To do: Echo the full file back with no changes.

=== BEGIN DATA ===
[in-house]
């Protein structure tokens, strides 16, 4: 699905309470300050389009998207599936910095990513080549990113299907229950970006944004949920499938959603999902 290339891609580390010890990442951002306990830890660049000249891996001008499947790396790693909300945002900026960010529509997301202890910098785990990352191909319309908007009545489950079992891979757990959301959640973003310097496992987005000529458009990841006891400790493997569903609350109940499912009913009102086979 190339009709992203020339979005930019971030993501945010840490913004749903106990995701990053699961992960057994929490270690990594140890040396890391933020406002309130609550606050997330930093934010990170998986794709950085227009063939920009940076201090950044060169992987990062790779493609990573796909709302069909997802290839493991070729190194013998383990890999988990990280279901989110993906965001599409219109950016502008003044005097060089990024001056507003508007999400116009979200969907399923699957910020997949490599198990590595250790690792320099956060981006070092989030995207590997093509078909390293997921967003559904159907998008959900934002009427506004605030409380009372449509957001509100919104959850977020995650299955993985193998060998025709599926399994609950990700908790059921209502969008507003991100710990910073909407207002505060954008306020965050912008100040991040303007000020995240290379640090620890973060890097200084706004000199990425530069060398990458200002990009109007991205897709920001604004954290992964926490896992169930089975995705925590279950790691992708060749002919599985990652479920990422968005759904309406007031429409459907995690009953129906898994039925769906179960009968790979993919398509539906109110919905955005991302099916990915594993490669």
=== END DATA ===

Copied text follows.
[in-house]
């Protein structure tokens, strides 16, 4: 699905309470300050389009998207599936910095990513080549990113299907229950970006944004949920499938959603999902 290339891609580390010890990442951002306990830890660049000249891996001008499947790396790693909300945002900026960010529509997301202890910098785990990352191909319309908007009545489950079992891979757990959301959640973003310097496992987005000529458009990841006891400790493997569903609350109940499912009913009102086979 190339009709992203020339979005930019971030993501945010840490913004749903106990995701990053699961992960057994929490270690990594140890040396890391933020406002309130609550606050997330930093934010990170998986794709950085227009063939920009940076201090950044060169992987990062790779493609990573796909709302069909997802290839493991070729190194013998383990890999988990990280279901989110993906965001599409219109950016502008003044005097060089990024001056507003508007999400116009979200969907399923699957910020997949490599198990590595250790690792320099956060981006070092989030995207590997093509078909390293997921967003559904159907998008959900934002009427506004605030409380009372449509957001509100919104959850977020995650299955993985193998060998025709599926399994609950990700908790059921209502969008507003991100710990910073909407207002505060954008306020965050912008100040991040303007000020995240290379640090620890973060890097200084706004000199990425530069060398990458200002990009109007991205897709920001604004954290992964926490896992169930089975995705925590279950790691992708060749002919599985990652479920990422968005759904309406007031429409459907995690009953129906898994039925769906179960009968790979993919398509539906109110919905955005991302099916990915594993490669």